Dwayne: That's exactly right. And Microsoft at the time under, I think it was still Mr. Ballmer, Azure was just Windows Virtual Machines, but it was very weak. So, I didn't pay attention to what Microsoft was doing in that space because what Microsoft was doing wasn't compelling. Fast forward a couple of years and leave out a couple of details, I'm working for a firm out of New York that had pivoted to Office 365, and one day—and this may make me sound like a genius or may make me sound like a goofball, I don't know—but one day, I was sort of poking around at the base of 365, I noticed that there was an Azure AD tenant. And I said, well, let me just log on to this Azure AD tenant, and voilà, there's all this going on. And I’d been so Amazon focused, and Microsoft up to that point—and this is going back four or five years—up to that point Azure had not been compelling, but it was becoming compelling. 

So, I pivoted to Azure because I'd already had kind of a deep commitment to Microsoft technology, to the Microsoft stack, and it seemed to be a logical progression for my career. To get to your question, and that's a long-winded way of getting to your question, the typical Azure customer, from my point of view, is an organization that has a deep commitment in Microsoft stack, and sees the need to modernize that stack into the Cloud, and Microsoft has provided a bridge. So, you have SQL Server on-premises, and you can modernize that SQL Server, you can do it on-premises. But then that SQL Server on-premises, the code has been put into SQL server to see assets in public cloud Azure.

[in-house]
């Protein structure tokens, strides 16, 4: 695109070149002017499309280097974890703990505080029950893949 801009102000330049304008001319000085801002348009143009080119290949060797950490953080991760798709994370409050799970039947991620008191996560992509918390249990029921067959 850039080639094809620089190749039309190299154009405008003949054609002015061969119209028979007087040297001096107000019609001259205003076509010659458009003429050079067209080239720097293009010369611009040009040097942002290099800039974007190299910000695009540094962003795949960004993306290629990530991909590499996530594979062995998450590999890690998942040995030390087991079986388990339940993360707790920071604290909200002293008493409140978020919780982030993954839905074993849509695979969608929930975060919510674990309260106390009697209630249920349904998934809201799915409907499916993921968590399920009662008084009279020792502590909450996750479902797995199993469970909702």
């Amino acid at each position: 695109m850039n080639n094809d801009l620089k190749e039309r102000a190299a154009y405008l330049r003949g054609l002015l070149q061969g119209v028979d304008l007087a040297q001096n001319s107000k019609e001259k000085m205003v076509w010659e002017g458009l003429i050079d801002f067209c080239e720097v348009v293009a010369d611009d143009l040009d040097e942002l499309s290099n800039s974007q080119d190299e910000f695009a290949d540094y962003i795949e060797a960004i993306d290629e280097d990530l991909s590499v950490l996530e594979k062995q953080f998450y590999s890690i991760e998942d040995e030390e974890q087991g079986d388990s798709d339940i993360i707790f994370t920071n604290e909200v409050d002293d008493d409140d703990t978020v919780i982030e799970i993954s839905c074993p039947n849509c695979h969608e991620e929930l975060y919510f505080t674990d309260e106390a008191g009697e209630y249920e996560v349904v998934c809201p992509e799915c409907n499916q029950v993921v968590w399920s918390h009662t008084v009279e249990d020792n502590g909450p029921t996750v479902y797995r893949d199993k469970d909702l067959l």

So, Microsoft's hybrid story, I think, is very well realized. And so the typical Azure customer, from what I've seen, are customers that say, “We have these investments in databases and so forth, storage that are Windows-based, built around the Microsoft stack, and we need to get out of the data center business; we need to get out of the infrastructure business. Let's move that stuff to the public cloud. And Microsoft has already built the code that allows us to do that, if not easily, at least you can see the direct path.” You can cross the Rainbow Bridge, and go from where you are within your messy data center to your cloud estate. It's very logical.

Corey: I have a standing policy of not insulting various customer choices, workflows, environments, etcetera, unless A) they are very clearly egregious or B) I'm trying to make a larger comic point. And I want to revisit that because there's absolutely nothing wrong with what you have just described. The whole Silicon Valley model is built upon more or less sneering condescendingly down your nose at anything that was written more than 18 months ago, but that is very clearly not how the world works. We are focused on building new, but everything that we're building on top of has been around for ages. And just because there's a new or different paradigm for developing these things, does not mean you get to sweep away the last 30 years of development work. So, there's a tremendous need for an awful lot of these workloads to

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All Things Azure with Dwayne Monroe

All Things Azure with Dwayne Monroe

Corey Quinn